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GM completes sale of Saab to Spyker

Tue, 23 Feb 2010

General Motors today completed the sale of its Swedish Saab brand to Dutch luxury sports car maker Spyker Cars NV, marking the first successful sale of one of its four unwanted U.S. brands.

The transaction combines Saab Automobile and its 3,400 employees with Spyker Cars and its 110-plus workers.

“Saab's future is now secure,” Spyker CEO Victor Muller said in a statement. “We will be concentrating all of our efforts into reviving Saab and transforming it into a sustainable and profitable company with the confidence to be bold.”

The sale saves Saab from what appeared to be doom after Swedish supercar maker Koenigsegg Group AB backed out of a planned purchase in November. But Spyker--whose logo bears a Latin phrase that translates, “For the tenacious, no road is impossible”--made an offer during Saab's wind down.

Negotiations took weeks, and skeptics included GM CEO Ed Whitacre. But in late January, Spyker inked an agreement to buy Saab.

Completion of the Saab deal leaves GM facing a Feb. 28 deadline to complete a planned sale of Hummer to China's Sichuan Tengzhong Heavy Industrial Machinery Co. Saturn and Pontiac are being shut down.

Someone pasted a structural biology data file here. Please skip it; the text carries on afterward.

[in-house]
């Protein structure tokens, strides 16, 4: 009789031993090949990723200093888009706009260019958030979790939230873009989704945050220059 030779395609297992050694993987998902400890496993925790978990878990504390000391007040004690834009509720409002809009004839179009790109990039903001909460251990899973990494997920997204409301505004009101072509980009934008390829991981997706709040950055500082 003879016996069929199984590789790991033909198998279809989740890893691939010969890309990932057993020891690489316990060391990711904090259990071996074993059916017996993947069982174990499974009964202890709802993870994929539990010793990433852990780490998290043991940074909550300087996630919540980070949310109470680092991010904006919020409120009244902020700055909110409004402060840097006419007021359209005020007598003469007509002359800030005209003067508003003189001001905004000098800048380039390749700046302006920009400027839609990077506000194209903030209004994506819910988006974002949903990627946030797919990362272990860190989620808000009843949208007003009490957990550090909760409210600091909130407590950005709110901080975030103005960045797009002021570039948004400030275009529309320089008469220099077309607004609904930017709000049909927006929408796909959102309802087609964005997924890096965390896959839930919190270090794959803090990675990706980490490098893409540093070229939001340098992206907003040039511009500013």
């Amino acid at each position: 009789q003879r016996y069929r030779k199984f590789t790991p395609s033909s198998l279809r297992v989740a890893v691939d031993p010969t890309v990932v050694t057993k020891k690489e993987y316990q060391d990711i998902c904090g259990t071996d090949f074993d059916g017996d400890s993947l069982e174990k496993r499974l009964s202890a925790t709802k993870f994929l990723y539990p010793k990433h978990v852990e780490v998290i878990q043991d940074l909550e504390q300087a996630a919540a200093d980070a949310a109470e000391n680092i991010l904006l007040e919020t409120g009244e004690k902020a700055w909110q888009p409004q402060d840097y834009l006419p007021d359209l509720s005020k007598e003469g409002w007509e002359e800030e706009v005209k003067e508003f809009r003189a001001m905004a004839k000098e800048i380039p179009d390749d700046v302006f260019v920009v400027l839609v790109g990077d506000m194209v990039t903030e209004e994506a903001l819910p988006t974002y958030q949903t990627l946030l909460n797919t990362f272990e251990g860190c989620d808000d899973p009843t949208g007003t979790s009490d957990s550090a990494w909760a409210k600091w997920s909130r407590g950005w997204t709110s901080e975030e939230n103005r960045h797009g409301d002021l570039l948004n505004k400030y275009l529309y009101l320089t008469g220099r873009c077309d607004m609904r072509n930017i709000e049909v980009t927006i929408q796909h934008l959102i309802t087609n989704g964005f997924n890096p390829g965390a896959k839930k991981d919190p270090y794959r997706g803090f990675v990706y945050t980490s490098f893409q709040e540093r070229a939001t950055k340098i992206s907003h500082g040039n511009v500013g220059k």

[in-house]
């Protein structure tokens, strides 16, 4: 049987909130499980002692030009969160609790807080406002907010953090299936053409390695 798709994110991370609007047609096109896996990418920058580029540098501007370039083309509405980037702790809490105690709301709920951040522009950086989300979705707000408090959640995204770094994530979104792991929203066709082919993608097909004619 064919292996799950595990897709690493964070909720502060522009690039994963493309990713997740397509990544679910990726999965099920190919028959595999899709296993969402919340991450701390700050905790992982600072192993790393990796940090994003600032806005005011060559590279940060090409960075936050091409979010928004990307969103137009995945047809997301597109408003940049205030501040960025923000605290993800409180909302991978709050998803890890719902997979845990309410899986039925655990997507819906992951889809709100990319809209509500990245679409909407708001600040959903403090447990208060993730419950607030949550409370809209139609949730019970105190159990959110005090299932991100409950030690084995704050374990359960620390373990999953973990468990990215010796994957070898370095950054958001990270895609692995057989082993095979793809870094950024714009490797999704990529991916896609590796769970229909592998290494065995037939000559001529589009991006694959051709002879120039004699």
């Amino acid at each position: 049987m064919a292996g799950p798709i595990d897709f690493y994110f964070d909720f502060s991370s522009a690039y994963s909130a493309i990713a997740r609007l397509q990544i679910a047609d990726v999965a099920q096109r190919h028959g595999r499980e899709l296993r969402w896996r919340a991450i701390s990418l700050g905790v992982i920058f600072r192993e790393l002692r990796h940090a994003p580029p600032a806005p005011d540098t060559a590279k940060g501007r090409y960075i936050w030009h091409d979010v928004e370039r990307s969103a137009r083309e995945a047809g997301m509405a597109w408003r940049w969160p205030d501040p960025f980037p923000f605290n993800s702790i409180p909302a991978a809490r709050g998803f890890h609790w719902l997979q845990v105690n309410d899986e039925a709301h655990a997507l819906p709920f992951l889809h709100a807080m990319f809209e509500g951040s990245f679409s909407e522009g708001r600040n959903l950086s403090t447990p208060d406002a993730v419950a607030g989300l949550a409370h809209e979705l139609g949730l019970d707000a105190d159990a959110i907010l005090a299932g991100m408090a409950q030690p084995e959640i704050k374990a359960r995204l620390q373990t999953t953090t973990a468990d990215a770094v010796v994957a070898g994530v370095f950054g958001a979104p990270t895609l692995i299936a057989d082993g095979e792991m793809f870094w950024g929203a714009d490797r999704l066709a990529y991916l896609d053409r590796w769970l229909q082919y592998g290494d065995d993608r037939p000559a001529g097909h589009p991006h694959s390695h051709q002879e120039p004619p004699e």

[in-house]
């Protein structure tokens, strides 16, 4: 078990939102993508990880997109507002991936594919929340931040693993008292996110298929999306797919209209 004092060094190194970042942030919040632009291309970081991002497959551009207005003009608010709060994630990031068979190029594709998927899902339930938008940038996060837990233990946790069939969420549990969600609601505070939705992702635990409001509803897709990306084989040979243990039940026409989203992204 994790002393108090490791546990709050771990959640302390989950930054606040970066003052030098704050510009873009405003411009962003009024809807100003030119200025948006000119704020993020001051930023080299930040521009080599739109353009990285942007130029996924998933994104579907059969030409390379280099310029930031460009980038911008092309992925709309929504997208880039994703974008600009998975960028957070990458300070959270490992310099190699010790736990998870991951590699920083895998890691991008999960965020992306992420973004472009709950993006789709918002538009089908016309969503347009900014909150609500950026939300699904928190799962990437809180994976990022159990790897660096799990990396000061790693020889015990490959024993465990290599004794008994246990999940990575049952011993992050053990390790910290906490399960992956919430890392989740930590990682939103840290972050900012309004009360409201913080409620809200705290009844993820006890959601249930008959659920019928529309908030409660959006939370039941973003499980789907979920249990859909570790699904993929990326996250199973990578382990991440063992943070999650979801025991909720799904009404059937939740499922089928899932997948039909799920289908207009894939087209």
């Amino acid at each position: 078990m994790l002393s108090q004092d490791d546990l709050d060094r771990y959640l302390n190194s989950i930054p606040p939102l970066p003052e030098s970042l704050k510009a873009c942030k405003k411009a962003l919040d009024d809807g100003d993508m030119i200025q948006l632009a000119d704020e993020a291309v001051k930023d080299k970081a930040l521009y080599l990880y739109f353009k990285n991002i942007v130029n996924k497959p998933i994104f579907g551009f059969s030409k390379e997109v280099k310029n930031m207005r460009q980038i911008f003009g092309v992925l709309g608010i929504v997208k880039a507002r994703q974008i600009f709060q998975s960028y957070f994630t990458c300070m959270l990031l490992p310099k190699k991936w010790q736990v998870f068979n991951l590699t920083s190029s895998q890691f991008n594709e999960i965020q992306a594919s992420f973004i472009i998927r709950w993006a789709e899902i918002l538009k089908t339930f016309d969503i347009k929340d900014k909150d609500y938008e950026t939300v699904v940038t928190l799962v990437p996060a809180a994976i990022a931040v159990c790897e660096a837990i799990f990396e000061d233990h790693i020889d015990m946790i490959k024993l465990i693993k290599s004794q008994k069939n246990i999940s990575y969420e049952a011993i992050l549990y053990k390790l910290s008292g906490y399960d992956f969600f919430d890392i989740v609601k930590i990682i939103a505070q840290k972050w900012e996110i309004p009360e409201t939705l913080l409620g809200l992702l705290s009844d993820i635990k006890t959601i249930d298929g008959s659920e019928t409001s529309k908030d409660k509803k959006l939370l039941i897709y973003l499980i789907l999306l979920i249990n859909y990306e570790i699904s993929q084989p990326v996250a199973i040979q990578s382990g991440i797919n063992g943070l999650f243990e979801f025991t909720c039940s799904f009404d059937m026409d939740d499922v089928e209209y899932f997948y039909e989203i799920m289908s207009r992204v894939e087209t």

Spyker is paying GM $74 million in cash and $326 million in redeemable preference shares.

Muller had already secured the $50 million needed to close the deal with GM, with the remaining $24 million due in July.

He has also vowed that the new group will reach profitability in 2012, although neither Saab nor Spyker have made any money in the past decade.

Muller said today the company will focus on “real Saabs, Saab Saabs” and draw on the Swedish brand's heritage.

“We will reinforce the emotional experience between Saab drivers and their cars,” he said.

Saab's revival centers on a new 9-5 that launches this year, the arrival of the 9-4X crossover in 2011 and the debut of a new 9-3 in 2012.

The Swedish brand produced just 20,791 cars last year as global sales slumped to 39,903 from 94,751 in 2008. But Muller aims to raise production to pre-crisis levels of about 100,000 to 125,000 within two years.

By Chrissie Thompson- Automotive News